When capacitors are in a circuit, they can be used with resistors or coils to charge up a capacitor and then discharge through resistors designed as cycle, which can used in an filter or an oscillator circuit, the filter to smooth out variations in voltage fluctuations, by discharging voltage back to sagging voltage and bringing the supplying voltage back up. When designed as an oscillator component it's constant charging and discharging can be amplified through a tube and it becomes an oscillator. 

Capacitors use this timing function to only pass certain frequencies, and are used in R.F.,  OSCILLATOR, I.F., and audio circuitry. That's why electrolytics are used to filter out hum in power supplies, being electrolytics they can store larger currents for filtering. Instead of microamps or milliamperes of current, electrolytics can store amps of current for filtering action.

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PostSubject: Re: Zenith Model 6-S-128 repairs   2016-11-25, 1:51 pm

On the checking of tubes, you can check for filament continuity, and interelement shorts.
But it will not check for gaseous tubes or elements that only short when heated.
Other than the heater, you also can't tell if elements are open internally (which is normally not found anyway) you cannot test for emissions quality. So a tube can be tested with a multimeter and found to be  ok, but the tube may be so weak that it will not function in circuit.

That's the reason you may consider obtaining a Tube tester if your budget, and objectives are to restore many radios.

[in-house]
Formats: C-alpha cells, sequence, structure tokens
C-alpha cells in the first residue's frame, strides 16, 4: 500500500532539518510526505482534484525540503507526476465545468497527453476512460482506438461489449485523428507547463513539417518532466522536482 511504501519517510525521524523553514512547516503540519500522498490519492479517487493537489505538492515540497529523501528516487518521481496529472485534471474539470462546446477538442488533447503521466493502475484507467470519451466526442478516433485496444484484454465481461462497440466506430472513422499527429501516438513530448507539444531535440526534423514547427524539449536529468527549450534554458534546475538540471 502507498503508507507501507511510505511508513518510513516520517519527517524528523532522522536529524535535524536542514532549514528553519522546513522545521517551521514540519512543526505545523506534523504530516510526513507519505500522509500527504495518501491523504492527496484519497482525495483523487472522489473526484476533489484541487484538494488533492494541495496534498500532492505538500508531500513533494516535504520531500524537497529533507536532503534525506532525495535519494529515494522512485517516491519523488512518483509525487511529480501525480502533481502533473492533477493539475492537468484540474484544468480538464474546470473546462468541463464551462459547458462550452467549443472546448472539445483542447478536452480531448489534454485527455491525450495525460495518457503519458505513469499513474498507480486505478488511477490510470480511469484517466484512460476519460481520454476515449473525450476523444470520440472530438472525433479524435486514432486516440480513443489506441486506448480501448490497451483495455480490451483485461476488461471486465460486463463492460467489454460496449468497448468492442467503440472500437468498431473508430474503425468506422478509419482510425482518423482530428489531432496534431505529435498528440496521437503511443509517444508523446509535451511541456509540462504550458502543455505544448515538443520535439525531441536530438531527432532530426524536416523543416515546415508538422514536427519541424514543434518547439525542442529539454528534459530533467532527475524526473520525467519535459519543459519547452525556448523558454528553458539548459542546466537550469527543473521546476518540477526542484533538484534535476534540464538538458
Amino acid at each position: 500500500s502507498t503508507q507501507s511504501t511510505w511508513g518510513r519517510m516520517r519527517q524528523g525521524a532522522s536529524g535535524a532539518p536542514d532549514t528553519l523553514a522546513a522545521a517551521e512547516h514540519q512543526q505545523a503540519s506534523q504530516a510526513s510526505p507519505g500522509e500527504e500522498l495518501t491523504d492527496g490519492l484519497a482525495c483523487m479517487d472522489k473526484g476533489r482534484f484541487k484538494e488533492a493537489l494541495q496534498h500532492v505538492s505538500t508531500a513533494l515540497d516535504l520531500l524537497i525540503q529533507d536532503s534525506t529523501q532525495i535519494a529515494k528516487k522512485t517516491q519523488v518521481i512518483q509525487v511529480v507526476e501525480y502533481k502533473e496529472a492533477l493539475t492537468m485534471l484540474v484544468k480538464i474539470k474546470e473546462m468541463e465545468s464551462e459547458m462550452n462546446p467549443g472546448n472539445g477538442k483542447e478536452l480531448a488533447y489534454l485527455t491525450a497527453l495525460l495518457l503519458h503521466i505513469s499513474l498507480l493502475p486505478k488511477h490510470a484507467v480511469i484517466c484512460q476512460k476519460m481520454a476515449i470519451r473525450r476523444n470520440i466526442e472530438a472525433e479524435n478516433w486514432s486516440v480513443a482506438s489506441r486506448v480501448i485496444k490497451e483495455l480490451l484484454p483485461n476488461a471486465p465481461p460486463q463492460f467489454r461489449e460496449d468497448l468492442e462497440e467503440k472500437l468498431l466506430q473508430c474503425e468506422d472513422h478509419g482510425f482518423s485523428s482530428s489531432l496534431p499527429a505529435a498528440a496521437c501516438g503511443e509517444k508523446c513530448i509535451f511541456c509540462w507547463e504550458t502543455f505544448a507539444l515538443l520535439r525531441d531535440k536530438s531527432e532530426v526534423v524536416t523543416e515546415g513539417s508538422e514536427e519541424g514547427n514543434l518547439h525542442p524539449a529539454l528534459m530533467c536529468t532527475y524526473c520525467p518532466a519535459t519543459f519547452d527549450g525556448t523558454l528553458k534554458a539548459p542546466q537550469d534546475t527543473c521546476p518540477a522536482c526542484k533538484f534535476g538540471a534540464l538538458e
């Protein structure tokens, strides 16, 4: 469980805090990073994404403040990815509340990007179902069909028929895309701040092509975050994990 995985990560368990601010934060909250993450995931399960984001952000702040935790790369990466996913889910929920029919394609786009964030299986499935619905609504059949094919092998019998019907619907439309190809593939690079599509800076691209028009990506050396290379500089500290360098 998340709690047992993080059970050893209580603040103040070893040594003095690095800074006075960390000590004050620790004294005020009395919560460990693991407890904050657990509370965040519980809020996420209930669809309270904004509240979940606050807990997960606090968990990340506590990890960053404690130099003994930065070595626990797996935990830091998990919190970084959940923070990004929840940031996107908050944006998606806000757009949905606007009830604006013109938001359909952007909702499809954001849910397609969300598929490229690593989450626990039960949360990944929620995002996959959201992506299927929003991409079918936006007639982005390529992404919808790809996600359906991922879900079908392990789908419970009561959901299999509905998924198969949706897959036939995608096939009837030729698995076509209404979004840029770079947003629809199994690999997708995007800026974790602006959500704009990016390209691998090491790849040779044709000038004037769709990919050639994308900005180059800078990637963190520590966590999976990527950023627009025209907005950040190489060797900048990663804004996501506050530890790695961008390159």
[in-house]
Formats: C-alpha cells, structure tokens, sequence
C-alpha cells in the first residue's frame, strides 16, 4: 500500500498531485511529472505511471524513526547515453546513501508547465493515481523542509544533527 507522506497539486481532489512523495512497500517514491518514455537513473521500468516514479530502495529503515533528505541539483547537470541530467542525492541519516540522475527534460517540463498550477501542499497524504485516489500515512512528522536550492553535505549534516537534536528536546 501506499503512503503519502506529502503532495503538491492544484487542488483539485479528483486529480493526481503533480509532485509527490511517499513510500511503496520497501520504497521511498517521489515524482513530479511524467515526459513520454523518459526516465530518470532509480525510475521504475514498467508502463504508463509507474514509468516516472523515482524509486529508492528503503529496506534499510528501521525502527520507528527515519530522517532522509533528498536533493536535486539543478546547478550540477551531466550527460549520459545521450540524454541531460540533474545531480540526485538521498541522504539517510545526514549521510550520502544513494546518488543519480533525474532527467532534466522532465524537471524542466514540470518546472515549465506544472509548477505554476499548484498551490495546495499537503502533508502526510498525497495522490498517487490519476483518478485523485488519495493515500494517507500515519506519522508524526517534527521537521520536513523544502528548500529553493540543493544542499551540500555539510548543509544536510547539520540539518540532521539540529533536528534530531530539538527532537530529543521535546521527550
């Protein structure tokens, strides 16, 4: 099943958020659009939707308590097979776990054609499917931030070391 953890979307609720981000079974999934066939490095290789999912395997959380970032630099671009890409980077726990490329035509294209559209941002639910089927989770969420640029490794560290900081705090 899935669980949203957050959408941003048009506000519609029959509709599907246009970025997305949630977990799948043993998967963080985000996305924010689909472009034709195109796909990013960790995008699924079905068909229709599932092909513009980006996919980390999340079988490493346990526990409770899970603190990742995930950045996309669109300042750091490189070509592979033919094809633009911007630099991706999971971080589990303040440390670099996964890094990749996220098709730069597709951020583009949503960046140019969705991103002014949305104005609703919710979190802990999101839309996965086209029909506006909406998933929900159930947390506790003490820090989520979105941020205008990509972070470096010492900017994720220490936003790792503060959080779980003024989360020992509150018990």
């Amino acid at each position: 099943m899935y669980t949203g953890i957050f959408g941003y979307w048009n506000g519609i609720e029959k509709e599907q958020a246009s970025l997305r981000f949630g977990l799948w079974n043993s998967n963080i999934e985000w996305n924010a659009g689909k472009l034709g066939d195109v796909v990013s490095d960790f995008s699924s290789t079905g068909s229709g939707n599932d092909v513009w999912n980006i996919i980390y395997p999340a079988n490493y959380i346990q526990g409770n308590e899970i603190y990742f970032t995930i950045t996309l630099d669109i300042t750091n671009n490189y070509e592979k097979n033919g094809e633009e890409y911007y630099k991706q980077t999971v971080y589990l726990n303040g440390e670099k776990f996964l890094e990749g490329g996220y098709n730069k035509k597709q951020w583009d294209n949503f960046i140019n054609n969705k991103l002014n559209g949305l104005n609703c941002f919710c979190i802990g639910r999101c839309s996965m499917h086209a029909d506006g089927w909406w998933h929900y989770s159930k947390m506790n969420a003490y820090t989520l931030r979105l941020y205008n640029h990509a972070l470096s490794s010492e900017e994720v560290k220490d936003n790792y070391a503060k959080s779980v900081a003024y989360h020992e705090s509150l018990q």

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PostSubject: Re: Zenith Model 6-S-128 repairs   2016-11-25, 4:24 pm

Thanks Cliff!!.  I will snip the negative lead of each cap to test resistance.  If I get a reading then the cap is bad right?  Except on the electrolytic caps.  When I tested the electrolytic cap 16 uF. it showed a steady climbing reading starting at like 1.3 with the meter set at 200 M ohms.  Is this a good Ecap or a bad one?
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PostSubject: Re: Zenith Model 6-S-128 repairs   2016-11-25, 5:04 pm

Also I found a mistake in what I told you about the terminal strip that was smoking.  There are two resistors connected to the back of the terminal strip not one.  Not sure if it matters.
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PostSubject: Re: Zenith Model 6-S-128 repairs   2016-11-25, 6:44 pm

P
oh my! I thought the center solder tab had no connections to start and was just used as a tiepoint for C 25(s) 
The two resistors behind the terminal strip are (R-9 & R-4 ? ) 19 Megohms and 11 Megohms in respect.
Correct??
So that center lug ( terminal 2) should have C-25 (2Mfd +) connected
On terminal 3 (right) should be C-21 (16Mfd +) connected
On R-11 ( candohm ) tab 1 should be connected to (C-21 - ) also the transformer center-tap high voltage should be also, and R-8. (This is common negative)
Back on (C-21 +) should go to the filament connection of the rectifier tube, R-9, and speaker field.
(C-25 + ) should be connected to the other end of speaker field and tab 6 of candohm.
It looks like the mica cap is connected to terminal strip, tab 1 and should be OK.
------
yes as long as it climbs, it shows that the cap is taking a charge. Can you use the capacitor section, of your multimeter, to check its value? Just switch it to the 200uf position.